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Think that tips have to stay with front-of-house staff?

Well, it may be time to think again.

On December 22, 2020, the Department of Labor (DOL) issued a final rule allowing employers who do not take a tip credit against their minimum wage obligations to implement mandatory tip pools in which employees who traditionally have not been able to participate in tip pools—such as cooks and dishwashers—may now receive a portion of the tips left by guests.  However, employers, managers, and supervisors still cannot participate in the tip pool, regardless of whether the employer takes a tip credit. 

The Department of Labor (DOL) recently announced a final rule regarding the Fair Labor Standards Act’s (FLSA) overtime exemption for certain employees in retail and service industries who are paid primarily on commissions.  Issued without the typical notice-and-comment rulemaking, the final rule withdraws two provisions from the regulations about the “retail concept.”  These provisions listed industries that the DOL viewed as either having “no retail concept” or “may be recognized as retail,” impacting whether certain industries asserted whether they had a retail concept and had workers that were subject to the exemption.  By eliminating the lists, certain industries and businesses have more flexibility in determining whether they qualify as an establishment with a retail concept.

On January 13, 2020, the U.S. Department of Labor (DOL) announced the final rule that will be used to determine joint employer status under the Fair Labor Standards Act (FLSA). The final rule is expected to become effective on March 16, 2020. 

On October 24, 2019, Governor Gretchen Whitmer directed the Michigan Department of Labor and Economic Opportunity to begin the rulemaking process to potentially raise the salary level for overtime exempt classifications in Michigan.  The Governor’s press release did not indicate what salary level should be proposed in the rulemaking.   

The U.S. Department of Labor (“DOL”) has released new regulations governing the exempt status of executive, administrative and professional employees under the Fair Labor Standards Act (“FLSA”), also known as the “white collar” exemptions. Under the FLSA, an employee is exempt from overtime pay only if he or she performs certain duties and earns at least a set minimum salary.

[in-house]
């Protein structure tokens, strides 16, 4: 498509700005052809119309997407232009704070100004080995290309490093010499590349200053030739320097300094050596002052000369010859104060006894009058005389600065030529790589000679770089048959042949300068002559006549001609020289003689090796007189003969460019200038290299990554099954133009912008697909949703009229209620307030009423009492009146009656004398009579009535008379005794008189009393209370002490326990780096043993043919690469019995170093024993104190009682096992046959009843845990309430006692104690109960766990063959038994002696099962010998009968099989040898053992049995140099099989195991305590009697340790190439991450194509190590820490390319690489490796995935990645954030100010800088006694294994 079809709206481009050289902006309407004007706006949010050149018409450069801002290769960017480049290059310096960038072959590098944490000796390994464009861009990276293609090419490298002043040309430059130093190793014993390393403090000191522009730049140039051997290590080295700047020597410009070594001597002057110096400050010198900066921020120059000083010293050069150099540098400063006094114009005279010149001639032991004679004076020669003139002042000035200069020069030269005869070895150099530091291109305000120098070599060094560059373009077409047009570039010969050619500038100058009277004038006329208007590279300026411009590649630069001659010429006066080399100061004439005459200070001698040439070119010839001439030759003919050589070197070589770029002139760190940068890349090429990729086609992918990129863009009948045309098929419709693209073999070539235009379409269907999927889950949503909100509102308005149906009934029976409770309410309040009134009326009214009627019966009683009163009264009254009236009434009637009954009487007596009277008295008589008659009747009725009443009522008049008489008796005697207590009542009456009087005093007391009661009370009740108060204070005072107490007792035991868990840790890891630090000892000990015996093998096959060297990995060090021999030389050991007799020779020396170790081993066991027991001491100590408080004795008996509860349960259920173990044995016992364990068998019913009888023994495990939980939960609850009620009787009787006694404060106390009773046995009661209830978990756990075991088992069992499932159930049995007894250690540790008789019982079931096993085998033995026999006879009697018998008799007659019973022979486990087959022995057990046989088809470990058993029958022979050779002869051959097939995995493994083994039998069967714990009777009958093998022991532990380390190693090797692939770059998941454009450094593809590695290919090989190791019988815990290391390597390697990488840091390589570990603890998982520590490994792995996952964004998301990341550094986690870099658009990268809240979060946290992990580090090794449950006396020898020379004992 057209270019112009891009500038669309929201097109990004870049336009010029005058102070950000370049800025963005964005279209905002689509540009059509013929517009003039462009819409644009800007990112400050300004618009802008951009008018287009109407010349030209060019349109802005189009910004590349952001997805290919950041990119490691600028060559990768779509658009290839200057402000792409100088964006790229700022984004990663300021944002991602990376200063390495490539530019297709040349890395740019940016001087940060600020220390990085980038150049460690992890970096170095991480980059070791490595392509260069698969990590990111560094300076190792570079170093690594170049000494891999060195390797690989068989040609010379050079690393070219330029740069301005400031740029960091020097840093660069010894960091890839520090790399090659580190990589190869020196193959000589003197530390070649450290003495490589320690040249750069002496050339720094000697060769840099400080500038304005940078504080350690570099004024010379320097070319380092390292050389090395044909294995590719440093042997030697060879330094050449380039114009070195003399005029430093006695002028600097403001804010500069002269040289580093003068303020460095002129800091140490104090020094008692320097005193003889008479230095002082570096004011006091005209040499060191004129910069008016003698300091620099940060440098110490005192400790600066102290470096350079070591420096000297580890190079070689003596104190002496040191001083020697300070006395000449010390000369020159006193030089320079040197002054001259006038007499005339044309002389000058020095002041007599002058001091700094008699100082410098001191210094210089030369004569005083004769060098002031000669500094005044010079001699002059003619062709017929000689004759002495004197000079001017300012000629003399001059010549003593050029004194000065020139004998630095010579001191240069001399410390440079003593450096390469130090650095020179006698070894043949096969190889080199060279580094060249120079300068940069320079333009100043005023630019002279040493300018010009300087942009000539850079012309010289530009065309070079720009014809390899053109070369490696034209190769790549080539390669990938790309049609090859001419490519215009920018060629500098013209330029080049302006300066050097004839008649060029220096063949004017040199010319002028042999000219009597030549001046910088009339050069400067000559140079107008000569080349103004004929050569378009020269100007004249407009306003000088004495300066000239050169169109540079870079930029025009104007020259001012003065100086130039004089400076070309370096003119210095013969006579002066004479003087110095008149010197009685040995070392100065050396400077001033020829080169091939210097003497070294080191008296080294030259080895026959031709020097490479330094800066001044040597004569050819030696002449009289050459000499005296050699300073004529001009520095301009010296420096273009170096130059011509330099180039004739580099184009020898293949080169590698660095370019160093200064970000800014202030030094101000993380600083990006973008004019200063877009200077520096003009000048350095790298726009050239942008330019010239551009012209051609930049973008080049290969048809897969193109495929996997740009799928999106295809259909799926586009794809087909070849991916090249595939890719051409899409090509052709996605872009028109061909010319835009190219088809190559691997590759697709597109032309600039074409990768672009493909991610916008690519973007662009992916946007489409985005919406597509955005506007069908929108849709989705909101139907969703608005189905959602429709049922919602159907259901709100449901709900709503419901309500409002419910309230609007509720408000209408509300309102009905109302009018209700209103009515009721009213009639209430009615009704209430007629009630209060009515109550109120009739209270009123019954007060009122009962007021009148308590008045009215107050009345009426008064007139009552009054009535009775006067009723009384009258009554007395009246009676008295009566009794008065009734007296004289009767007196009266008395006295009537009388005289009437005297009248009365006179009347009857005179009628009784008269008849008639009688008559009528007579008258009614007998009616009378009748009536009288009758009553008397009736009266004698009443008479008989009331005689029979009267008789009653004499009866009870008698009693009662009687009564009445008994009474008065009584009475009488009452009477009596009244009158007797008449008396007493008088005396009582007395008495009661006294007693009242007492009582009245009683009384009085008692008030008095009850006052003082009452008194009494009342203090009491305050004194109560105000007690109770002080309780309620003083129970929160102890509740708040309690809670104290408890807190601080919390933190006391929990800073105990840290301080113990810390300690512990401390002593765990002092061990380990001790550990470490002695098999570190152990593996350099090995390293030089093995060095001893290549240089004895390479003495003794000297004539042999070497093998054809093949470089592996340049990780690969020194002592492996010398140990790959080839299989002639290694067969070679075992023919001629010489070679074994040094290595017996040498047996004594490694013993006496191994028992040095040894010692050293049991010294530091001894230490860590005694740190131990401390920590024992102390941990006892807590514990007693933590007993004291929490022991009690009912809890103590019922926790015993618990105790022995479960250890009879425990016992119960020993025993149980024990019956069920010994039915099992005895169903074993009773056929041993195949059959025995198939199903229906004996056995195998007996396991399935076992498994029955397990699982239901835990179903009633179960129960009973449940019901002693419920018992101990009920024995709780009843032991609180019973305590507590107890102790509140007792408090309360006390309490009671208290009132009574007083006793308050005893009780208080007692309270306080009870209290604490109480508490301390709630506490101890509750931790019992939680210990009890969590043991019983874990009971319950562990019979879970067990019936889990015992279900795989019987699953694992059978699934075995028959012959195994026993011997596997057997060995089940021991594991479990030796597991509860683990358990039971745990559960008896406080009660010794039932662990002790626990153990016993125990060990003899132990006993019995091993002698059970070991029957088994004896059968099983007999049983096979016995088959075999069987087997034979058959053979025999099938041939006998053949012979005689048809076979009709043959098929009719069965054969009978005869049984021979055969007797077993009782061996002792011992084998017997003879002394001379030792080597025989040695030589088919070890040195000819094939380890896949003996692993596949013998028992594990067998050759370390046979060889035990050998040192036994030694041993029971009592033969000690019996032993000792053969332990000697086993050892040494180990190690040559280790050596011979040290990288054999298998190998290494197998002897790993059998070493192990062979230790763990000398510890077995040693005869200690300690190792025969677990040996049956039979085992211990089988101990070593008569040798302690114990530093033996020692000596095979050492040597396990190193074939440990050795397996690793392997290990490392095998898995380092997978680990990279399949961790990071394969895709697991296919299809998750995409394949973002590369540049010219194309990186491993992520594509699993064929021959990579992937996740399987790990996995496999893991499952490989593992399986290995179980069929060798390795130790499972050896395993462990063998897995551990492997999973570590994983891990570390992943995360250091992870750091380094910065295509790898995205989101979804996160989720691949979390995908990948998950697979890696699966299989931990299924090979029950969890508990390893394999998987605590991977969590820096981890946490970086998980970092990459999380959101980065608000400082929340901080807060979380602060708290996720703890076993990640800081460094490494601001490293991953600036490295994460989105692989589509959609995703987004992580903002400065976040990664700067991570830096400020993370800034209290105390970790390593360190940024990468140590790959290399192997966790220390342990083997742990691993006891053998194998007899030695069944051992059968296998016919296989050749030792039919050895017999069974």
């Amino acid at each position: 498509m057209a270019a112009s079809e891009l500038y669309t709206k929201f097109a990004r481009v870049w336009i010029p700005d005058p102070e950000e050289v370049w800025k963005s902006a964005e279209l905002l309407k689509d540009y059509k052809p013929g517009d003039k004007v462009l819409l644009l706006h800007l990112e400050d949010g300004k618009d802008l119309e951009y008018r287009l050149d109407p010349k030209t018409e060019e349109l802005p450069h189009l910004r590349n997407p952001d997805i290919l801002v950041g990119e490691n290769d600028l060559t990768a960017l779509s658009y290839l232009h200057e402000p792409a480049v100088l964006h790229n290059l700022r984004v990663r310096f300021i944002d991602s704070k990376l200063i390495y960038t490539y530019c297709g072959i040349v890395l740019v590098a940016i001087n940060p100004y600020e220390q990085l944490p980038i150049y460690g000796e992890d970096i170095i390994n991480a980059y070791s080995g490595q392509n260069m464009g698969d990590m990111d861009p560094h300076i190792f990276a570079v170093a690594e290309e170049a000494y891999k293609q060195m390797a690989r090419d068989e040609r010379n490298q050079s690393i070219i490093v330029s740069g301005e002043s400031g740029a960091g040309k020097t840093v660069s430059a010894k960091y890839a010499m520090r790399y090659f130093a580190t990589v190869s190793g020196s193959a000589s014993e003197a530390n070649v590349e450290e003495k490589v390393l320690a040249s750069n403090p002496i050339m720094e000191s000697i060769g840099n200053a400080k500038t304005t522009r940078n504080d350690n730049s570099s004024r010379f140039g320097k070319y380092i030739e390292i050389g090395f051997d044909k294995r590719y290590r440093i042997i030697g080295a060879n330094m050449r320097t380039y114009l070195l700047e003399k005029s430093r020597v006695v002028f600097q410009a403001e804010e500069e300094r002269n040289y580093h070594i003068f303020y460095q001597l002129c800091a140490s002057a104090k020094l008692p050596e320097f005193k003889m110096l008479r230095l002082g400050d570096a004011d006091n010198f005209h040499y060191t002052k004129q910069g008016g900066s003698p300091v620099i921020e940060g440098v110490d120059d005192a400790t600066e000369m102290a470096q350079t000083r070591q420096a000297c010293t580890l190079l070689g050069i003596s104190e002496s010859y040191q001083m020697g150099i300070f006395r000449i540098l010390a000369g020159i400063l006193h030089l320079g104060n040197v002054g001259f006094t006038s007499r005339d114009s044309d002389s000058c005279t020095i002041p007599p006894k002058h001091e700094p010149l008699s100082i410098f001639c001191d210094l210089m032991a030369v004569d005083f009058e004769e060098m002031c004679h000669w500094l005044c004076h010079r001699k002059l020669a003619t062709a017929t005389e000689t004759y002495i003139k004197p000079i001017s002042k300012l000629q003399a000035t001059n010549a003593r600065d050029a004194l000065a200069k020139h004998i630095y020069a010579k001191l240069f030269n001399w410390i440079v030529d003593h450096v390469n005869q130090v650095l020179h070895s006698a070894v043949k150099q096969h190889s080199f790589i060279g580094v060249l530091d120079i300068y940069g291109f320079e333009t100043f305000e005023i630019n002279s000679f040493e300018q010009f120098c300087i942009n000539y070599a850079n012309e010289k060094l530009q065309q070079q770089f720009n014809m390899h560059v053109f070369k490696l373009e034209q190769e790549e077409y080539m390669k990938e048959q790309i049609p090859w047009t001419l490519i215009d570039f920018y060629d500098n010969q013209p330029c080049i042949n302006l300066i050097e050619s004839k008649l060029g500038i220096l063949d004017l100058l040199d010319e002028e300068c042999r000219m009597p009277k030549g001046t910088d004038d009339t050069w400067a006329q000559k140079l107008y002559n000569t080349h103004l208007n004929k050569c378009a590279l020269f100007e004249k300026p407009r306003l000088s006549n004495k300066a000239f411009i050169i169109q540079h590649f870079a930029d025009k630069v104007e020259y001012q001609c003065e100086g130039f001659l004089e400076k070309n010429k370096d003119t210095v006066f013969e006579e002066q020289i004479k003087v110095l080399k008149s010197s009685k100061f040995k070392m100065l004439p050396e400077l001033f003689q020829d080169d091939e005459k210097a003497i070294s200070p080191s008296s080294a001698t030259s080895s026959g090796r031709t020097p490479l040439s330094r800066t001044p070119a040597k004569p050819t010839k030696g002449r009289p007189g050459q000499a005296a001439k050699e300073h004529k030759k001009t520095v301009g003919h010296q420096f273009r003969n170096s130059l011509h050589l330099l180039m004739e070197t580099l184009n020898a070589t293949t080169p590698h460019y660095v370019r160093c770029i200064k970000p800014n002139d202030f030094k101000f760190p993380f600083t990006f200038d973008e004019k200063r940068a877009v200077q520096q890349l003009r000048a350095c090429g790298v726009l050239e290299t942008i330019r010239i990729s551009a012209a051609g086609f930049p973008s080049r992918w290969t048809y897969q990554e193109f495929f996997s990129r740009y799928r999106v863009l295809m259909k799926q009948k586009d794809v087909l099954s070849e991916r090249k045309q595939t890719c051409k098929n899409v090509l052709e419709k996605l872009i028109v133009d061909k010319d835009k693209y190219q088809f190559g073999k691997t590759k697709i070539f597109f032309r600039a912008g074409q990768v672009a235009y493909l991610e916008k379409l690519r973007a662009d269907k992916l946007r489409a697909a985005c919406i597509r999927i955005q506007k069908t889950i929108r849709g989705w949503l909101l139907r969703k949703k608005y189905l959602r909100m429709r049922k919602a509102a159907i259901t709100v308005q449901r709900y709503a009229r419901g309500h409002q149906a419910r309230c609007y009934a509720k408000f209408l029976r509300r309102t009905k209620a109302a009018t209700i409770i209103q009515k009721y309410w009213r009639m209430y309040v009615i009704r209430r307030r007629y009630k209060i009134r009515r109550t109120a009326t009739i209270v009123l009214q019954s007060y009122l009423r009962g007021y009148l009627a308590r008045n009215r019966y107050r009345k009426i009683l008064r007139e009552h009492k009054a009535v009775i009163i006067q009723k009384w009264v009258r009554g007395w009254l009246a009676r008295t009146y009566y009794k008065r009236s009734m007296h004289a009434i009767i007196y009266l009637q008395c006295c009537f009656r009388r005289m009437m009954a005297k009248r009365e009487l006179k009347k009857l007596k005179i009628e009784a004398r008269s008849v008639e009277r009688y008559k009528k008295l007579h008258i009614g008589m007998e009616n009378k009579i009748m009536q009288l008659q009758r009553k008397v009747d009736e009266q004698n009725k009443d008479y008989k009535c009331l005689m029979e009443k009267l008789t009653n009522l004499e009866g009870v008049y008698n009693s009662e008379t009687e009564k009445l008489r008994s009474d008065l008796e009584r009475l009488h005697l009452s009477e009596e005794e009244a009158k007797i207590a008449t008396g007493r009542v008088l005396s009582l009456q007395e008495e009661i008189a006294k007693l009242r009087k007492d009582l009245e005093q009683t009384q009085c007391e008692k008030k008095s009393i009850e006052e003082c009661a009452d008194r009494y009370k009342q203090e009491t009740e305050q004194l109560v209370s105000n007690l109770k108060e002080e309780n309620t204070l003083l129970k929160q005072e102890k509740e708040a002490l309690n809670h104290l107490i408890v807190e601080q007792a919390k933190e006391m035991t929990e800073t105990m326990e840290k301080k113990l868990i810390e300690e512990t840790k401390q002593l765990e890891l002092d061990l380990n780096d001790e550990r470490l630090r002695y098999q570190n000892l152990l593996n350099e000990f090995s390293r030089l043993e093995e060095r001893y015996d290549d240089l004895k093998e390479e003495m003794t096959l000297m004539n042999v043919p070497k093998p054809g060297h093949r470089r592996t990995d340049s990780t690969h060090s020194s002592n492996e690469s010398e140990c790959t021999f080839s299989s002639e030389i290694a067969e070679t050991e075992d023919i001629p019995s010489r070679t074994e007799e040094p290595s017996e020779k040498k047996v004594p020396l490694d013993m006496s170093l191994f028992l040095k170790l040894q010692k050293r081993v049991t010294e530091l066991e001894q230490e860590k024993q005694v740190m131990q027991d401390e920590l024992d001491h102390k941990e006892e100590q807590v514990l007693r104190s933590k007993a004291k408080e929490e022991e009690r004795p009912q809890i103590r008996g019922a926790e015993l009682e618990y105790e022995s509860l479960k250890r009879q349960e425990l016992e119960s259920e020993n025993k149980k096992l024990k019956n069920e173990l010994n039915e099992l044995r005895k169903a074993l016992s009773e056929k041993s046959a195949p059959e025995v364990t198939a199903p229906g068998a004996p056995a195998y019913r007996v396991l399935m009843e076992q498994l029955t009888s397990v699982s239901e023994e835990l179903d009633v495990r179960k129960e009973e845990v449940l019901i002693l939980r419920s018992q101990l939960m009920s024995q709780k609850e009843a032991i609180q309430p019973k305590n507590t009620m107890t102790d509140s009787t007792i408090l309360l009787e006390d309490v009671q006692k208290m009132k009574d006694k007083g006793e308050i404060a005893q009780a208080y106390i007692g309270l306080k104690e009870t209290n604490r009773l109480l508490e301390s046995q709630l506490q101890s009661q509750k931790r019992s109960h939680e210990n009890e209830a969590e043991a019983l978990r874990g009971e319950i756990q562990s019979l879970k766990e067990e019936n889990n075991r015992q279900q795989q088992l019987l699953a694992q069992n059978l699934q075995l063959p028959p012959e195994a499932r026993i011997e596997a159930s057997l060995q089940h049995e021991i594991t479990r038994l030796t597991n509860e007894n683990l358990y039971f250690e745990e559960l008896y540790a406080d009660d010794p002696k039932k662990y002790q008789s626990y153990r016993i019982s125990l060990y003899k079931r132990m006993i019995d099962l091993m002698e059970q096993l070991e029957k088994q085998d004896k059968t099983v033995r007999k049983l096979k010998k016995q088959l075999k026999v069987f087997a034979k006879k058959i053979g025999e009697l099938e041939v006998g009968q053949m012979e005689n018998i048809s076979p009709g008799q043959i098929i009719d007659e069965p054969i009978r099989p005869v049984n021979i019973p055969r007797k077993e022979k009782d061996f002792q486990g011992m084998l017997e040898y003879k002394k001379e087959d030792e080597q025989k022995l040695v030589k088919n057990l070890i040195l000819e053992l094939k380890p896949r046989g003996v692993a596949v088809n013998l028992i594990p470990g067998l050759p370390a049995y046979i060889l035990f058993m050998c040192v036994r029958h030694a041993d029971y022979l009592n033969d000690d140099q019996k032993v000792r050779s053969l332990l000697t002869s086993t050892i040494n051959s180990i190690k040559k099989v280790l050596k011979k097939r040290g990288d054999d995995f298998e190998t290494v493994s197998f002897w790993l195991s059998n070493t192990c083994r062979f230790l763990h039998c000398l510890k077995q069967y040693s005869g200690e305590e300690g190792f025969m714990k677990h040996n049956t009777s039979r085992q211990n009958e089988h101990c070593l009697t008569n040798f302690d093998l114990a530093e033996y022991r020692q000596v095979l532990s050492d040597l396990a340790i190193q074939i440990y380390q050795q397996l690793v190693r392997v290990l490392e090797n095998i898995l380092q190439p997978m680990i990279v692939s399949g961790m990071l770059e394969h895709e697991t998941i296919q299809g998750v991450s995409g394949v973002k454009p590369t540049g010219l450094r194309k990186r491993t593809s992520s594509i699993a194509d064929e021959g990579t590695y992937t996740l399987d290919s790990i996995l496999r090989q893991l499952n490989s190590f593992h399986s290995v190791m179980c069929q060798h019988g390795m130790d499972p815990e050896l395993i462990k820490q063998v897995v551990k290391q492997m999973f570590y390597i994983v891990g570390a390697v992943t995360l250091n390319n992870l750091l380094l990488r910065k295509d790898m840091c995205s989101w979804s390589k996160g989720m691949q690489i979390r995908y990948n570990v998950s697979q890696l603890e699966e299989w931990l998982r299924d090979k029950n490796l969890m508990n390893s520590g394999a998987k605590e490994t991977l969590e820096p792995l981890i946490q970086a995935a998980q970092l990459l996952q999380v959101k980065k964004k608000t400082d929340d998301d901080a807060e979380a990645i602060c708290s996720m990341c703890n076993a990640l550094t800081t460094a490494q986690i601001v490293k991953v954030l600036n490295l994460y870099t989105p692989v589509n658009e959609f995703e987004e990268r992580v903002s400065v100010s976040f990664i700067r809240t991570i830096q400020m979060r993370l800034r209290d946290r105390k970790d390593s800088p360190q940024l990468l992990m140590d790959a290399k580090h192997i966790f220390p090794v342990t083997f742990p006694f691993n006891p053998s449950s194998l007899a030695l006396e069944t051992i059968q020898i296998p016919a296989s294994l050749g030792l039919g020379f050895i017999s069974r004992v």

For the first time in over 50 years, the U.S. Department of Labor (DOL) has proposed updates to the Fair Labor Standards Act’s (FLSA) “regular rate of pay” regulations. Specifically, the DOL published a proposed rule that clarifies the types of pay and benefits employers must include when determining a nonexempt employee’s overtime pay rate. While this proposed rule has not become final or effective as of yet, if implemented, the update could provide employers with significant relief from inadvertent overtime miscalculations. 

The wait is over. Yesterday, the U.S. Department of Labor (“DOL”) released its proposed rule that would amend the regulations governing the exempt status of executive, administrative and professional employees under the Fair Labor Standards Act (“FLSA”), also known as the “white collar” exemptions.

The holiday season is the perfect time to reflect on the prior year and plan for the upcoming one.  In 2018, a spotlight was directed at sexual harassment issues, leading to significant upcoming changes in some states’ employment laws.  Likewise, mandatory paid sick leave became a major 2018 issue that has led to changes for many employers.

Topics: Minimum Wage

On Friday, December 14, 2018, Governor Rick Snyder signed legislation revising the Earned Sick Time Act, which the Michigan legislature adopted in response to a ballot initiative. Governor Snyder also signed a bill softening planned increases to the state’s minimum wage. We previously reported on the original versions of these bills here.

Once again, the California Supreme Court has held that California’s wage and hours laws do not always follow well-established rules applicable to claims under the federal Fair Labor Standards Act (the FLSA).  More specifically, on July 26, 2018, in Troester v. Starbucks Corp., the California Supreme Court rejected Starbucks’ argument that the FLSA’s de minimis exception to compensable working time applied to wage claims brought under California wage and hour laws.  Instead, the court ruled that California employees must be paid for every minute (and possibly every second) of working time.

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